Southern Tuscany remains a relatively undiscovered part of the region, despite its beauty. This area, known as the Maremma, is more wild and less populated than other parts of Tuscany, with a serene countryside and a long coastline of unspoilt beaches. It is dotted with picturesque ‘tufa towns’ whose beauty casts a spell on all who visit – and Etruscan sites still untouched by mass tourism.
Southern Tuscany is the perfect destination for those looking for something authentic, and less branded by tourism. An area with a relaxed pace of life, it has both idyllic countryside and some enchanting coastal towns and unspoilt beaches. This is a destination for the more curious travellers.
⇒ It encompasses the province of Grosseto, and Grosseto itself is the main town, though not the tourist highlight.
Best towns in Southern Tuscany – From Massa Marittima to Pitigliano
For those looking for some cultural sightseeing, the best place to start is Massa Marittima. It’s a delightfully preserved Medieval hilltop town that is in many ways the equal of the renowned San Gimignano. Here you’ll find an outstanding Romanesque cathedral, a couple of museums and lots of lovely shops and restaurants.
Driving inland towards to southernmost part of Tuscany you can discover the magical Città del Tufo, or “tufa towns”: the otherworldly Pitigliano and Sorano, and ultra-picturesque Sovana. Etruscans made their home here many centuries ago, in a land made distinctive and unique by the malleable tufa rock. This whole landscape shows many signs of this ancient presence, with Etruscan necroplises and sunken roads known as the vie cave, that are captivating for the modern explorer.
Maremma has no shortage of picturesque villages, small outcrops of stones and narrow streets where time literally stands still. The walled village of Capalbio should definitely be on your bucket list. But if you drive around the peaceful countryside you’ll discover other quaint spots like Roccateridighi, Manciano, or Montemerano.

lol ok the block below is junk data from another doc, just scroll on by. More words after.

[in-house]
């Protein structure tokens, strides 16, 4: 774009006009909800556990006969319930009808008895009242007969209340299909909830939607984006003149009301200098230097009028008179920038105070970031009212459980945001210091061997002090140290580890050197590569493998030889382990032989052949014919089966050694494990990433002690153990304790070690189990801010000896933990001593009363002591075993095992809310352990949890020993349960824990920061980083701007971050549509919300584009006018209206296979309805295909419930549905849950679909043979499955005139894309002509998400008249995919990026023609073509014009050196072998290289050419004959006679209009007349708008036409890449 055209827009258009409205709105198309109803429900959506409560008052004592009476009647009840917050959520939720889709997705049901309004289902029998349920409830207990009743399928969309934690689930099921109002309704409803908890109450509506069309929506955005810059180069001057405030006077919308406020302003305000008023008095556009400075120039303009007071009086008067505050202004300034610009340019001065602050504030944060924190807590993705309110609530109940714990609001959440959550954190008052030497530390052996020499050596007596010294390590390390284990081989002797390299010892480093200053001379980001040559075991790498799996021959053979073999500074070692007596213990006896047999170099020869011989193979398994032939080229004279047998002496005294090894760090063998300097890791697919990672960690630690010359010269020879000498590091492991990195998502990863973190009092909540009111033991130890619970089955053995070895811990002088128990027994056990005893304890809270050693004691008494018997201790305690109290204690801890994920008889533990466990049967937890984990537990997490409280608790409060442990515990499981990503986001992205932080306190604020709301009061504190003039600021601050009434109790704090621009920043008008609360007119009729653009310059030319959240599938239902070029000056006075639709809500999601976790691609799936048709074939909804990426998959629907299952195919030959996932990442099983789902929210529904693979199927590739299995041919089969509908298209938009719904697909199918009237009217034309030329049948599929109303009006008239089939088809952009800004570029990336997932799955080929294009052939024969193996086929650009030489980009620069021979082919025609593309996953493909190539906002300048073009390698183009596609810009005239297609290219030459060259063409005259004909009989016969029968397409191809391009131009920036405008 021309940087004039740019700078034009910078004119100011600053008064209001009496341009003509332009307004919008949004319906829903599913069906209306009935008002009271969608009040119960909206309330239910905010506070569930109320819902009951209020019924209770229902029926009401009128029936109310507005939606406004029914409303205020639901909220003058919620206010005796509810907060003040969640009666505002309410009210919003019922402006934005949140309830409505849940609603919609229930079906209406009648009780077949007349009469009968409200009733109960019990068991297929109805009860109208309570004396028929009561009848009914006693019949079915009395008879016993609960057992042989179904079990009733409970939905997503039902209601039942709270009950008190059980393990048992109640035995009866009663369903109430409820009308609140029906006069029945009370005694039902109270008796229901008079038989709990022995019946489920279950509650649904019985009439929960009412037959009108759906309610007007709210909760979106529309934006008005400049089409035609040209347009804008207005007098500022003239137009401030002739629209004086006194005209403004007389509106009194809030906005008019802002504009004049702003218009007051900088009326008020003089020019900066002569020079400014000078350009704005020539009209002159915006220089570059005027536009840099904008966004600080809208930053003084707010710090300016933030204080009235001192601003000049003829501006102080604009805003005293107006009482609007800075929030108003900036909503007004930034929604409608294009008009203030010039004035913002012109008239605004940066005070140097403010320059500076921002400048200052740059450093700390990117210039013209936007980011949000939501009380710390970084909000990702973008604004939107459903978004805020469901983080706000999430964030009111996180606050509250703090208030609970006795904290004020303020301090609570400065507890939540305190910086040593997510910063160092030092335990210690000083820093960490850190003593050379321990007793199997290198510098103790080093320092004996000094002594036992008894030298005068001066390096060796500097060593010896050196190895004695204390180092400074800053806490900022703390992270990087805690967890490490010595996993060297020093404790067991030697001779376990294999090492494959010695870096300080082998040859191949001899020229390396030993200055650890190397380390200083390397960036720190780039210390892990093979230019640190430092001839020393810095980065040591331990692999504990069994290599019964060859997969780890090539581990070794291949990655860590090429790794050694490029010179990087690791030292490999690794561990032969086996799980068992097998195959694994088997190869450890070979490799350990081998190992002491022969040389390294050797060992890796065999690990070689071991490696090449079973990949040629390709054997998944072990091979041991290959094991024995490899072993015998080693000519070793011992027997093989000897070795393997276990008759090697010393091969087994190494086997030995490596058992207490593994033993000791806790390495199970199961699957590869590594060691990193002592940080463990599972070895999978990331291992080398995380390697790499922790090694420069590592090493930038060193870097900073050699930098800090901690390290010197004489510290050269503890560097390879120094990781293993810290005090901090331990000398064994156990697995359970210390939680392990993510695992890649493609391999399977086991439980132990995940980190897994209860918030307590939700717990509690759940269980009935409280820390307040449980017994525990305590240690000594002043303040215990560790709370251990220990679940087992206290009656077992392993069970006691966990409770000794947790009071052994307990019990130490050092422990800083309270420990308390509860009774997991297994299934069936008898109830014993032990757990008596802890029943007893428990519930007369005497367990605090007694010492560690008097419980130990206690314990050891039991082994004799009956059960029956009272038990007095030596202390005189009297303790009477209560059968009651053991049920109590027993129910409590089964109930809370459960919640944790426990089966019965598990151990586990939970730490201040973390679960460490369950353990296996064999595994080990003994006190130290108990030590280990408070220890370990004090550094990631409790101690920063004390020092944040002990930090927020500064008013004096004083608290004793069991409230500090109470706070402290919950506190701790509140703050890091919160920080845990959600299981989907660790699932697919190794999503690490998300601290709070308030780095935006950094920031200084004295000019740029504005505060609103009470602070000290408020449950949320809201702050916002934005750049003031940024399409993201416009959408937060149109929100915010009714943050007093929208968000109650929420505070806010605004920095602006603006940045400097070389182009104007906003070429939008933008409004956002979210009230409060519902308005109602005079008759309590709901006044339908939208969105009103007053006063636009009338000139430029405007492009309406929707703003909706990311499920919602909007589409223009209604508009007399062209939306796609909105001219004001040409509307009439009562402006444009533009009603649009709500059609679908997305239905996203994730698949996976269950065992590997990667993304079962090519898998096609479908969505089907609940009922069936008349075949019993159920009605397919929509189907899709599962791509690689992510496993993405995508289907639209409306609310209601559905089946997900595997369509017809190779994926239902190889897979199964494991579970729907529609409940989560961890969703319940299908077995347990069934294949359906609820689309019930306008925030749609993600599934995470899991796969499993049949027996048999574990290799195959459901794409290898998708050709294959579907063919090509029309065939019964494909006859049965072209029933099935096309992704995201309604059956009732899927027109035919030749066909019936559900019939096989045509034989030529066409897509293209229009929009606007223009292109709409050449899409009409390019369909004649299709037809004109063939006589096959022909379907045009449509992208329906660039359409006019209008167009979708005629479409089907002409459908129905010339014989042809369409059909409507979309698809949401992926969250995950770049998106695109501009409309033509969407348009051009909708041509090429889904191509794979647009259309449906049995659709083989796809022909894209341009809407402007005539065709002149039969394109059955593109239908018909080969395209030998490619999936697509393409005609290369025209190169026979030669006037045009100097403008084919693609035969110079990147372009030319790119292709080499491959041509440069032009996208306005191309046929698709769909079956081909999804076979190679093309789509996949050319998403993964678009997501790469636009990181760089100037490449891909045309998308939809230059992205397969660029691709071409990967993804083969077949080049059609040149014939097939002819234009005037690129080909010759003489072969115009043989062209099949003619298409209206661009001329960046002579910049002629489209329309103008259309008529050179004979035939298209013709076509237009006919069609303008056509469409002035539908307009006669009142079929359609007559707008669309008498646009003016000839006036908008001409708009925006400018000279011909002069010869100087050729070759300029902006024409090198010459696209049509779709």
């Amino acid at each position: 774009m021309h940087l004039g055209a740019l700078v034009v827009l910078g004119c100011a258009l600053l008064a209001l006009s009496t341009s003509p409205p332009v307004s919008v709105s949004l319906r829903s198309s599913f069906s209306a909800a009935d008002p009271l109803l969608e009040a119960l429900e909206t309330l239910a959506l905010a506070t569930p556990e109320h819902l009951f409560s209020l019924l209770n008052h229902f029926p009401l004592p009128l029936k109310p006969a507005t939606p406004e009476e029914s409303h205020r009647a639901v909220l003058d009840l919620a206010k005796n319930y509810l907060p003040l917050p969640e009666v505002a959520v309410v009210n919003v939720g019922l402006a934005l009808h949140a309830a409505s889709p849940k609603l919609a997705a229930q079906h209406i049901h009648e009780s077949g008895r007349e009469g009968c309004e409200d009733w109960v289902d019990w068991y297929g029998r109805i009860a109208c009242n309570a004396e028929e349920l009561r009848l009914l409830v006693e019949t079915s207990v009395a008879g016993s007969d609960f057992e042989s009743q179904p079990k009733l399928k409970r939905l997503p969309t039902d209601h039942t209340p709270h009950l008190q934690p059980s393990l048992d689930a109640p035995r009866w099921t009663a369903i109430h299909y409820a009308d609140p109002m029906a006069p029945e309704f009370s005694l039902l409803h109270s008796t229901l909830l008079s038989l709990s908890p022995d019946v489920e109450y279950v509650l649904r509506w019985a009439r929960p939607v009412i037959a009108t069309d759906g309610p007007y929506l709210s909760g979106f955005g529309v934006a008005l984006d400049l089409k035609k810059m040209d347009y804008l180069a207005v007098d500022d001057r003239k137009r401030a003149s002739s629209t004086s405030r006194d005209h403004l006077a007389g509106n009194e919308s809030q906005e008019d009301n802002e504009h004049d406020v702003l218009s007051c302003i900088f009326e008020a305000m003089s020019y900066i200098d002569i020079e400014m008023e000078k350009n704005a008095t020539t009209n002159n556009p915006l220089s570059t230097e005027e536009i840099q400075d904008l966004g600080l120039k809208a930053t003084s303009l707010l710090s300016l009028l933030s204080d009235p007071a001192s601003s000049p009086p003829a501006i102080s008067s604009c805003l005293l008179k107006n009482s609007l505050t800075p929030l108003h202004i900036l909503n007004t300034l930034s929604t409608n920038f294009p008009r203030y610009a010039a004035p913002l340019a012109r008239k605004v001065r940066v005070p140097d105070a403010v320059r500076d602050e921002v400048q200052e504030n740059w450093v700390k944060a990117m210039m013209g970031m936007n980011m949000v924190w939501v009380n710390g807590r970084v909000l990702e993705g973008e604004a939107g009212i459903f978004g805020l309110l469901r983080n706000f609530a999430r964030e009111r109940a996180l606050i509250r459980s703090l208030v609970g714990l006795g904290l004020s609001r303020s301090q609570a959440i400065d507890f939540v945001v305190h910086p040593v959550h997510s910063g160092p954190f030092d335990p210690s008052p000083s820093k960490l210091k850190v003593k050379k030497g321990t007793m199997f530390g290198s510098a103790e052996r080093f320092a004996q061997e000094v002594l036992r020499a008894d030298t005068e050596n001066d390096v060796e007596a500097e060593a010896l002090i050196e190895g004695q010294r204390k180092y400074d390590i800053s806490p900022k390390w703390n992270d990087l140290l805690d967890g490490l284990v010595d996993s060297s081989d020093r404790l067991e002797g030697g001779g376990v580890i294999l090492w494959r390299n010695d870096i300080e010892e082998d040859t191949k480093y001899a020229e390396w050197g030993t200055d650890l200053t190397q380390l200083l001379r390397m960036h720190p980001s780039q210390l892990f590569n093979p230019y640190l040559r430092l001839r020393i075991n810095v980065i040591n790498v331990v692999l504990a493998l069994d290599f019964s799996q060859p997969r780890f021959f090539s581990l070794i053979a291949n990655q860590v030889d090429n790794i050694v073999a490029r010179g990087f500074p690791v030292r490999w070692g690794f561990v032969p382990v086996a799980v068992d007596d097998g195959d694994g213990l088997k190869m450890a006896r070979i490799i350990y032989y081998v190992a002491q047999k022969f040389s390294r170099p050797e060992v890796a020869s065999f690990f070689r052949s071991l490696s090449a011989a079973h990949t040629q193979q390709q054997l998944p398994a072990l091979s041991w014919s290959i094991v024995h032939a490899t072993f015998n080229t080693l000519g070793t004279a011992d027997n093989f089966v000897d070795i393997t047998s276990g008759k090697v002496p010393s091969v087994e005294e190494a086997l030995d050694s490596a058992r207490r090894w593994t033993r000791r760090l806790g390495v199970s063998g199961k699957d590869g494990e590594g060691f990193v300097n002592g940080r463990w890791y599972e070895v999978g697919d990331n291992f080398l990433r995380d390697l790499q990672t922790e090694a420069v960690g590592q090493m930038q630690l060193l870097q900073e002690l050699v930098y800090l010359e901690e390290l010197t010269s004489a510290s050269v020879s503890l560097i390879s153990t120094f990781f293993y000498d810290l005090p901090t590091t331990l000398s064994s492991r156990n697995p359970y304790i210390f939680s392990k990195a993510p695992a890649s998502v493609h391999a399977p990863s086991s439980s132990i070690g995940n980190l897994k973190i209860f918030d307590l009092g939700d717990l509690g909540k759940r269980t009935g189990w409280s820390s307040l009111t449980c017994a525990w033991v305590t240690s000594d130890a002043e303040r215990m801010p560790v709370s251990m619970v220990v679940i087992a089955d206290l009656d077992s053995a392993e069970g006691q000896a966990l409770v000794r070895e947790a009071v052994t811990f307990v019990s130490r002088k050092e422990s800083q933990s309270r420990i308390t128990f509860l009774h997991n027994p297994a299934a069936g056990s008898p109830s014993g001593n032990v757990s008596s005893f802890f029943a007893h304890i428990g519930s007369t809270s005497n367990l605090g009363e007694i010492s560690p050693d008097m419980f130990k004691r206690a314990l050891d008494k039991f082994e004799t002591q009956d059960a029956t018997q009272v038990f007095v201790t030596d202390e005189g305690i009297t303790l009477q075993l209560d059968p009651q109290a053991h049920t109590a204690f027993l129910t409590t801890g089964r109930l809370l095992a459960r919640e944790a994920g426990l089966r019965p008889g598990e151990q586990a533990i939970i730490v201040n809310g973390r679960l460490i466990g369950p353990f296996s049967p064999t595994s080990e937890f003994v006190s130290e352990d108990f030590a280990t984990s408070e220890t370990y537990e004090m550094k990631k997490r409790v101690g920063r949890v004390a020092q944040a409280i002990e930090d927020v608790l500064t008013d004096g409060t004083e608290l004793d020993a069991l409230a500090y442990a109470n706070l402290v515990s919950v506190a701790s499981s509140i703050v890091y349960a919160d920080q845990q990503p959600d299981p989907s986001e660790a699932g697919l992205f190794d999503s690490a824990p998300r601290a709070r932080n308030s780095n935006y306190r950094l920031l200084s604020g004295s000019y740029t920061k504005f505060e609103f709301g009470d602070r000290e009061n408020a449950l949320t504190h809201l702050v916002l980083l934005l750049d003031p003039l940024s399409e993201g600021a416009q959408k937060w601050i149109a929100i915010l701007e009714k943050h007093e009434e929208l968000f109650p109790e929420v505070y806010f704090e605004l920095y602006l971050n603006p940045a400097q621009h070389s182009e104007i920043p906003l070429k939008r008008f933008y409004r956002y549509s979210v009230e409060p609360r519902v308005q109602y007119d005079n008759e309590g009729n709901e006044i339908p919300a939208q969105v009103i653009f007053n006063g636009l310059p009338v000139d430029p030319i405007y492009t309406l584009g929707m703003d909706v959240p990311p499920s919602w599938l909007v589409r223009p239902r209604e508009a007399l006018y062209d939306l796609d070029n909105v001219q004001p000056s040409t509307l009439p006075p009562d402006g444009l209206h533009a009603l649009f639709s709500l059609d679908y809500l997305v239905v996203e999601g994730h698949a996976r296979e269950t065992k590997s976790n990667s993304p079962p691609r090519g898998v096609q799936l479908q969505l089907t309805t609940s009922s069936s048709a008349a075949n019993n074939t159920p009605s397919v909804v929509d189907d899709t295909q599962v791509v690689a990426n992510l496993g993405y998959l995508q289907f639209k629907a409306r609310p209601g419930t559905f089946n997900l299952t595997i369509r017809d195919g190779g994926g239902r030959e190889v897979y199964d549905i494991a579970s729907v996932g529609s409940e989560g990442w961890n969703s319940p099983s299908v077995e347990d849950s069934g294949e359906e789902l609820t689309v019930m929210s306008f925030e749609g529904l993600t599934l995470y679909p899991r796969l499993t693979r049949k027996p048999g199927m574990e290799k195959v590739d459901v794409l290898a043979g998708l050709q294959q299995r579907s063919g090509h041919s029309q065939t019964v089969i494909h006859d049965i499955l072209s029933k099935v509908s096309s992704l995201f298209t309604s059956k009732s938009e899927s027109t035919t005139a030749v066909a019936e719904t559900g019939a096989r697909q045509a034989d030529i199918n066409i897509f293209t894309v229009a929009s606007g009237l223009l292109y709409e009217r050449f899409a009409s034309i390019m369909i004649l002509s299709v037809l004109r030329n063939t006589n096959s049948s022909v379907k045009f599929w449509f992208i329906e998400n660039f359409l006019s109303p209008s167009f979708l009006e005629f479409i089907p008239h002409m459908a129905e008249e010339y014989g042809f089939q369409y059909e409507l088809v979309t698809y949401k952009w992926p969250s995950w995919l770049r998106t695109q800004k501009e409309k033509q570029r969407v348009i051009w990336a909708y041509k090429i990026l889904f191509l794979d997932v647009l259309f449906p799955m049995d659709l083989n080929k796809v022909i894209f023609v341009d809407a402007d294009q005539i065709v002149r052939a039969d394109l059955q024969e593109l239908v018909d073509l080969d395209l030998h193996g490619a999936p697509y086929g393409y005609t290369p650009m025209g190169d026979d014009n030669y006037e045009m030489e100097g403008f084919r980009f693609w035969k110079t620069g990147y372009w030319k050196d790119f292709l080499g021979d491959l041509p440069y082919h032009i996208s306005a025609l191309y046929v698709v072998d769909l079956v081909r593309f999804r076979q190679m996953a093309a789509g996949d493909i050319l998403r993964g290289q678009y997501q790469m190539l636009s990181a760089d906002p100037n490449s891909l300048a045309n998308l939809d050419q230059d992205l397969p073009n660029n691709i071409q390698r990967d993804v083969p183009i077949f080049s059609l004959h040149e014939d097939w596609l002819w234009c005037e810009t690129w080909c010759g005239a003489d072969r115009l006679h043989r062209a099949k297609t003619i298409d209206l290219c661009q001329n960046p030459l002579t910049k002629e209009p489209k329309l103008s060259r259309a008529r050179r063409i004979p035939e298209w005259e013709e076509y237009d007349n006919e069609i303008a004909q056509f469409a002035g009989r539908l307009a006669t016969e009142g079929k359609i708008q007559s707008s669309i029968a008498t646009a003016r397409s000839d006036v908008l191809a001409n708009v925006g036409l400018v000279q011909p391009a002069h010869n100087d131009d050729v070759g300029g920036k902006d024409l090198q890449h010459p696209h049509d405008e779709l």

⇒ See our 4-day Driving itinerary in Southern Tuscany.
Exploring the Southern Tuscany Coast
In Southern Tuscany you’ll find the best beaches of the region. White unspoilt sandy expanses from the gulf of Follonica to Marina di Alberese and the fishing port of Talamone. Here you find free beaches as well as catered bathing spots or “bagni“, which are not as tightly packed as in the Versilia (in northern Tuscany). Follonica is a family friendly resort, lively if not pretty but full of summer-related fun. Nearby Populonia offers amazing views from its tower and Etruscan remains.
Castiglione della Pescaia is the loveliest coastal town in the Maremma with its ancient fortress perched atop the town, a pretty historic centre and a modern part that offers all sorts of entertainment. The green Mount Argentario and the Uccellina Nature Reserve offer unforgettable views over the sea and pine-scented hiking opportunities.
Searching for the Etruscans in Southern Tuscany
For ancient history buffs, the Maremma may well feel like heaven. Here you can explore vast necropolises, with some crumbling ancient tombs and underground tunnels full of mystery. The Baratti and Populonia Archeological Park and the Sovana necropolis are a wonder to behold.
These cities of the dead were built between the 7th century BC and the 4th century BC, when the Etruscans were a wealthy civilisation in central Italy.Di Sidvics – Opera propria, CC BY-SA 3.0, Collegamento
Top Tip for exploring the South of Tuscany
During the Summer months – especially second half of July and August – the area is a popular hangout for Italian holidaymakers, that descend on the area’s beaches. The rest of the year it’s a quiet and peaceful place for ‘slow travellers‘. Some places close or have shorter opening times during the winter months (from November to April), so plan accordingly.
You might find that prices outside the ‘hottest months’ of July and August can be lower than in other more touristy areas. There are lots of varieties of accommodation for every taste, from agriturismi in the interior to vast campings with modern equipment, b&b’s and hotels for every budget.
The best way to explore this area is by car. Public transport is not made for tourists and can be scarce. You can arrive at some destinations by train (there’s a train line that runs along the coast) but to really savour the trip a car is advisable, for exploring the interior and smaller villages.